My mom and I were picking up Ben and inadvertently stumbled upon the presentation. It was our lucky day! 

Friday, April 11, 2014

PT on the Fly

One cold day this winter, instead of swimming at the YMCA, Gale suggested they play in the gymnastics room and make an obstacle course for Ben to do. 

Take a look at what Ben got to do in this physical therapy session. 

It is hard to see Ben smiling in this video because the view is from the side, but he is smiling wide.

Thank you to Joey for taking the photos and video.

Wednesday, April 9, 2014

Praise Often, Complain Less

Everyone has their reasons to complain. I do it also. I complain about people, programs and events. However, I have made it a personal policy to thank and praise publicly. Here is a letter I wrote about the school psychologist who recently coordinated a re-evaluation for Ben:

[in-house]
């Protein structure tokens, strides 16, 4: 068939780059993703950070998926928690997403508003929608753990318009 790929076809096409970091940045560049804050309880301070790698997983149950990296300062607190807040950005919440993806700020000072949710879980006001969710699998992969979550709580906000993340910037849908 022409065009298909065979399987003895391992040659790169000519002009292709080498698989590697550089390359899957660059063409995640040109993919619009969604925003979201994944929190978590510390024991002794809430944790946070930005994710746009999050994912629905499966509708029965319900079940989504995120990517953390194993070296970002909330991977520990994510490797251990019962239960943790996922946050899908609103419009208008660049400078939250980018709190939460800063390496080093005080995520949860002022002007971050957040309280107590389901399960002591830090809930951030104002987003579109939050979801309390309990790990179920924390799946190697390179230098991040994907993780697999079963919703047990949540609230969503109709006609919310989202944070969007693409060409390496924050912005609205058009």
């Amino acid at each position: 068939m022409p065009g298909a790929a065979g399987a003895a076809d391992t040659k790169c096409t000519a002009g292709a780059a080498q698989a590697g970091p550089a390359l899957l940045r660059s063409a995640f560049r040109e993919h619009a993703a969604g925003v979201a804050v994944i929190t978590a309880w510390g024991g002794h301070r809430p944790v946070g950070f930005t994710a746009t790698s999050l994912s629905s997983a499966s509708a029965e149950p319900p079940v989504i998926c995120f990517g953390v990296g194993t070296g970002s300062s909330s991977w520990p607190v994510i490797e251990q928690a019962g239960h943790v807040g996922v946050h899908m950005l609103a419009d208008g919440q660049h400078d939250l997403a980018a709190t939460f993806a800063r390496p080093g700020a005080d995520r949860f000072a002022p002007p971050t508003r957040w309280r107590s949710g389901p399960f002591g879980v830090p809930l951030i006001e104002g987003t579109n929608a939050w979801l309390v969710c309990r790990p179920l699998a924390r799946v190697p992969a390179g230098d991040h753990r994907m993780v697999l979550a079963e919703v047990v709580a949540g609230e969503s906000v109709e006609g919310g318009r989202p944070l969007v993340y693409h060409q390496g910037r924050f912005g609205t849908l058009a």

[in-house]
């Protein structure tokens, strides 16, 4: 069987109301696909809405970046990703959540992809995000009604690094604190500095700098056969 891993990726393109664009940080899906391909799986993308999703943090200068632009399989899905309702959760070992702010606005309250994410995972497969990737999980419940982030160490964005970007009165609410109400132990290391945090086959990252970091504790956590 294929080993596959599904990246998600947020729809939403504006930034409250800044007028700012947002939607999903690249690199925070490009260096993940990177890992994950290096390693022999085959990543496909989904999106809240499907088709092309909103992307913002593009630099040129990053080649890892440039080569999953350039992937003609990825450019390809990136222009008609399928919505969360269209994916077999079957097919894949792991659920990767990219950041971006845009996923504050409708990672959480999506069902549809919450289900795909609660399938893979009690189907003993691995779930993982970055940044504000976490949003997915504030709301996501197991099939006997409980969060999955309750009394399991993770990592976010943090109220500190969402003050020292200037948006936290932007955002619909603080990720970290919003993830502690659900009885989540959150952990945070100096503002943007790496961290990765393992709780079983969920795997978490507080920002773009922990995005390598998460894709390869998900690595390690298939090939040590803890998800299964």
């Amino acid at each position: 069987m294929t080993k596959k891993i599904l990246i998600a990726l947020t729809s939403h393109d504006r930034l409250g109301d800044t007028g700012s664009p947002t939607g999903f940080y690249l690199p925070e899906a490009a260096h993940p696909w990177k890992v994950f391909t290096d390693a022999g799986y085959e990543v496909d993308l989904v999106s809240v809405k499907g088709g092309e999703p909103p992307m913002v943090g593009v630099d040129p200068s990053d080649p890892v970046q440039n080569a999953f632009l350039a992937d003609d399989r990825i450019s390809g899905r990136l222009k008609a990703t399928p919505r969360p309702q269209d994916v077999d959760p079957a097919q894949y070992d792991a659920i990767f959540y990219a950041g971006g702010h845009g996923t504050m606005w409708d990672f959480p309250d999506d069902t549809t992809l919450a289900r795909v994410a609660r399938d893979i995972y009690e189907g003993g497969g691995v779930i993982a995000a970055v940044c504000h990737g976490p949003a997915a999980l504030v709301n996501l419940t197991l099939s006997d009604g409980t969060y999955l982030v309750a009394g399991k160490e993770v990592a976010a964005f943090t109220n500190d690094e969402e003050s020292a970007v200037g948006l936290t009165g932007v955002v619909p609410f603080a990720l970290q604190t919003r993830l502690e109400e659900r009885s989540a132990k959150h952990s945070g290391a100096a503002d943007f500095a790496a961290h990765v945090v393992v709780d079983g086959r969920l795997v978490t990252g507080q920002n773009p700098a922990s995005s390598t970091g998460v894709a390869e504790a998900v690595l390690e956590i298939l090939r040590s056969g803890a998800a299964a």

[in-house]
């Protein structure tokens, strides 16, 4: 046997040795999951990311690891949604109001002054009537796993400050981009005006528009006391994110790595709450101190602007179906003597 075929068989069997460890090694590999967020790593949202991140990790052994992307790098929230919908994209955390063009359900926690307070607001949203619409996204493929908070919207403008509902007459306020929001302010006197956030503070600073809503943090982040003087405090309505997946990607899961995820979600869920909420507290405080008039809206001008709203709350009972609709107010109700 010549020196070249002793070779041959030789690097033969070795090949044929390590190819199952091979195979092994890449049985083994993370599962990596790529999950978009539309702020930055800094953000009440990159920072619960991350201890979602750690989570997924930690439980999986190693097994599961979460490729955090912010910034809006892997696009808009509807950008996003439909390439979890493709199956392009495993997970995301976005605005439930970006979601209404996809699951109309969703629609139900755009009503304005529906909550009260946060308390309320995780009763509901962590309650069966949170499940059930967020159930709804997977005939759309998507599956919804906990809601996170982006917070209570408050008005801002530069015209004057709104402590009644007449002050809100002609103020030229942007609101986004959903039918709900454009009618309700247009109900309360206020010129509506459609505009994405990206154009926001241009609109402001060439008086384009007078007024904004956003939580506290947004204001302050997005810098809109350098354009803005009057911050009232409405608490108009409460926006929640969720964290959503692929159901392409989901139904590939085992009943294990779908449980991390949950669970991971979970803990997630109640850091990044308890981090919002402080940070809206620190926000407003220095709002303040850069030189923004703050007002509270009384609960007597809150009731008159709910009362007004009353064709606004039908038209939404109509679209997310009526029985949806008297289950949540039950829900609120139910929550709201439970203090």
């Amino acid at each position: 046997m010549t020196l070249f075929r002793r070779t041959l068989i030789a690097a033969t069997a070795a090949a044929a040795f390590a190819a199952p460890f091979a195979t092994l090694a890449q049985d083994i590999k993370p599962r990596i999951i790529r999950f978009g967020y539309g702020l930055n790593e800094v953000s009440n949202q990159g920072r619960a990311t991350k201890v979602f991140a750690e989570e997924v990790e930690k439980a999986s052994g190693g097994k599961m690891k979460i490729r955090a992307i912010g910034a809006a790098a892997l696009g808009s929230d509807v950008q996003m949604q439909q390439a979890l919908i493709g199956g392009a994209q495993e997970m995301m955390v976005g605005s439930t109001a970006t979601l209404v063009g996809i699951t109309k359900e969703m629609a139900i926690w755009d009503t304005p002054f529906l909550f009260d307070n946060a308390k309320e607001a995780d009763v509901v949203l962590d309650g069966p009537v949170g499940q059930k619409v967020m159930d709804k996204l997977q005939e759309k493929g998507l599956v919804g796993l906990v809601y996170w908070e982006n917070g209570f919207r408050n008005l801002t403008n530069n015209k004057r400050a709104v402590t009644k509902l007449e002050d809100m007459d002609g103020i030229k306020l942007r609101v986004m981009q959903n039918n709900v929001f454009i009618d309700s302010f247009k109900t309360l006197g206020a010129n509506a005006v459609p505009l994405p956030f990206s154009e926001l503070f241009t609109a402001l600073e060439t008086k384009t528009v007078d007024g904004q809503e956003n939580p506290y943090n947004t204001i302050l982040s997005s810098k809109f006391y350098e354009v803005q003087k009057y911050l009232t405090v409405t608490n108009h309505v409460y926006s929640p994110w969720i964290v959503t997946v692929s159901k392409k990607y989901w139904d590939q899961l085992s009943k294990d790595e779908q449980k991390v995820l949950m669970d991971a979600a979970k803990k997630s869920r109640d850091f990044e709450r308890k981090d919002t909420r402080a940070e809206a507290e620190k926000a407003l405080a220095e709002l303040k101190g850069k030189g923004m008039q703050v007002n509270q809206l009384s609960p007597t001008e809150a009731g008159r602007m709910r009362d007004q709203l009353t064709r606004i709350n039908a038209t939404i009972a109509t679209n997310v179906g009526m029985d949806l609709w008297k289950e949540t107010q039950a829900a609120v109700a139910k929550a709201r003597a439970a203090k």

Recently, our fourth grader, Ben McCall, underwent a re-evaluation for services. Sarah C. was the school psychologist coordinating the evaluation. I had never met Sarah before my first appointment with her to go over the process. Our last meeting was this past Friday and after almost three months of information swapping, meetings and email conversation, I feel that she is an ally for our son and most definitely a prized employee to the school system.

Right from the beginning Sarah was interested in hearing about Ben – at home, in school and out in the community. Although she gave us many forms to complete, she allowed me to share stories that demonstrated Ben’s abilities. She read my blog to find out more about Ben’s life. Sarah did all the expected things – visited him in class, talked with teachers and therapists, but she also went far beyond the call of duty.

At the same time that this re-evaluation was happening, Ben was being tested privately by a neuropsychologist. The tests being used would be helpful to Sarah’s report on Ben, and she could easily have received them from me. Instead, she attended the feedback meeting with this doctor. She was able to hear everything first-hand, ask questions and learn more about Ben.